Imagine you're reading a newspaper and you come across an article about a woman lost in a nearby forest. She had hiked several miles to a small cabin for a bit of an escape from her stressful work life, and a freak spring snowstorm dropped eight inches of powder overnight as the temperature plummeted. This forest is difficult to navigate under the best of conditions, and the woman is a fairly inexperienced hiker. Her family and friends are concerned because she didn't pack food or water for a long stay, and she dressed for mild weather. Rangers are combing the forest.
How do you feel about this woman as you read her story? You don't know her personally, but it's not hard to imagine wandering lost through a snowy forest. What are your first thoughts, and concerns, as you ponder her plight?
Well, it probably depends on a number of things -- some seemingly irrelevant. Imagine again that you're reading the newspaper account, but now you're dressed in flannels and sitting in front of a crackling fire. Or, by contrast, picture yourself reading the hiker's story while standing at a frigid bus stop. Will your situation influence the empathy you feel for this stranger?
Or what about her values and politics? What if the story mentions in passing that the hiker was a well-known gay rights activist, or that she was a staffer for a staunchly conservative Republican lawmaker? Will these facts shape your thinking and emotions?
We like to think that, as human beings, we sympathize with anyone who is suffering or in danger. But is this true? A provocative new study suggests that we may not be nearly as connected and empathic as we might hope -- that indeed our emotional outpouring for others is strictly limited by our own immediate situation and our own cherished values. University of Michigan psychological scientists Ed O'Brien and Phoebe Ellsworth used a story very much like the hiker's tale to measure people's visceral reactions to another human's misfortune in two experiments.
They ran the first study in Ann Arbor, Mich. in January, where the median temperature is about 6oF, with lows in the negative double-digits. As with the hypothetical situation outlined above, they actually did interview some people who were outside in the cold waiting for a bus, while they interviewed others in the warmth of the library. Previous research has shown that it's very difficult, when we're in one visceral state, to take the perspective of someone in the opposite visceral state. So, for example, it's hard to imagine someone being satiated -- even our future selves -- when we are ravenous. The scientists took advantage of the Michigan winter to explore how cold might similarly shape attitudes toward strangers.
The volunteers read the news account, some at the bus stop and others in the library. Some read about the gay rights activist, others about the Republican staffer. Male volunteers read about male hikers; women about female hikers. Afterward, all the volunteers answered a series of questions that required getting inside the head of the unfortunate hiker: What was the worst part of his or her experience in the woods? What was his or biggest regret? Not taking water? Food? Extra clothing? How hungry is he or she now? How thirsty? How cold? The volunteers also described their own political values, and rated their similarity to the hiker.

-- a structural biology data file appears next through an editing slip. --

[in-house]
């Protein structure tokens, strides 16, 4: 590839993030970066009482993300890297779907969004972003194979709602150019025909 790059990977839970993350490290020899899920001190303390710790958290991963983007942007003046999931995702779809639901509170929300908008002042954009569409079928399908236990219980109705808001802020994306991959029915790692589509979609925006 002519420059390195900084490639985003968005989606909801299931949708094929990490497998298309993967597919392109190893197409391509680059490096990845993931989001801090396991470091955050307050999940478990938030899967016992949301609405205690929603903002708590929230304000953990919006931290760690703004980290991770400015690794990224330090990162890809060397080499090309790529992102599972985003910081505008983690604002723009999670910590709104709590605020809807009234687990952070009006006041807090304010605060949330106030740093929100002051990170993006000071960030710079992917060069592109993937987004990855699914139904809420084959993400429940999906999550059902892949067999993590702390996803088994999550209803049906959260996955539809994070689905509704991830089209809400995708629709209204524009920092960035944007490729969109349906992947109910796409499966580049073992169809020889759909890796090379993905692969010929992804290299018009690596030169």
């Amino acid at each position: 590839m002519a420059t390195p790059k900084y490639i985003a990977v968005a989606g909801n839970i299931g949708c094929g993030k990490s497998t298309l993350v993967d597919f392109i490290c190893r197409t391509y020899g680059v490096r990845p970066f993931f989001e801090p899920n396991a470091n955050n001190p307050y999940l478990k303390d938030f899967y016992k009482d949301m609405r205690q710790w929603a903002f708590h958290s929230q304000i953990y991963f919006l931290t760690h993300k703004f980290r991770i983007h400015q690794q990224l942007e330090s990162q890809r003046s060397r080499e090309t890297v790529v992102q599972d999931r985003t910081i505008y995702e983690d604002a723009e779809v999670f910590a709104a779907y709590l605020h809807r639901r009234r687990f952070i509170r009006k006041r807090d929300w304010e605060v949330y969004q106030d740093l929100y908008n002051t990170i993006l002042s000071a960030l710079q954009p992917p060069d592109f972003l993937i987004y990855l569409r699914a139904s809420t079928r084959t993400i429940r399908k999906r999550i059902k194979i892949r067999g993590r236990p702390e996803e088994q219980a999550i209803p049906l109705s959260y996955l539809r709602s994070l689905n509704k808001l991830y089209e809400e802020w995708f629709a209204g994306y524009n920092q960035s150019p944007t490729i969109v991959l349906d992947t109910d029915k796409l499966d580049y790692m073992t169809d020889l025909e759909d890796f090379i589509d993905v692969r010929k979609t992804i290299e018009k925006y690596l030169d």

The idea was to see if and how these irrelevant factors shaped their judgments of another person's internal state of mind, and the results were clear. Being cold did indeed influence the volunteers' judgments -- but only if they were thinking about someone just like themselves. That is, when it was a shivering conservative thinking about another conservative -- or a shivering liberal thinking about another liberal -- in these cases the volunteers imagined that cold was the hiker's main concern, not food or water. They shared the hiker's regret in not taking along warm clothing. But being cold did not influence liberals' empathy for conservatives stranded in the woods, nor conservatives' feelings for liberals in the same dilemma.
This is a bit distressing, but a second study reinforced the main finding. In this experiment, instead of comparing cold and toasty volunteers, the scientists fed some of the volunteers crackers and other salty foods to make them very thirsty, while allowing others to drink water. They then all read the same story as before. The researchers expected that the parched subjects would project their own thirst only onto hikers who shared their political values, and that's exactly what they found. As reported online in the journal Psychological Science, even very thirsty Republicans could not feel the thirst of liberals, and vice versa. In other words, being different appears to trump even strong visceral feelings like thirst and cold.
Why would this be? Everyone uses stereotypes to judge others, often unfairly, but thirst and cold have nothing to do with political stereotypes. Nobody thinks, "Democrats drink more water," or, "Republicans wear warmer clothes." Knowing someone's politics should not affect how cold or thirsty we think they are -- yet these results suggest that it does. And if this is the case, O'Brien and Ellsworth say, then it appears that our judgments of people unlike ourselves are much more automatic and deeply rooted in the psyche -- and therefore much more resistant to change. In these deeply partisan times, this is not welcome news.
More:Political Psychology Empathy Social Perception Visceral States Embodied Cognition Visceral Heuristic
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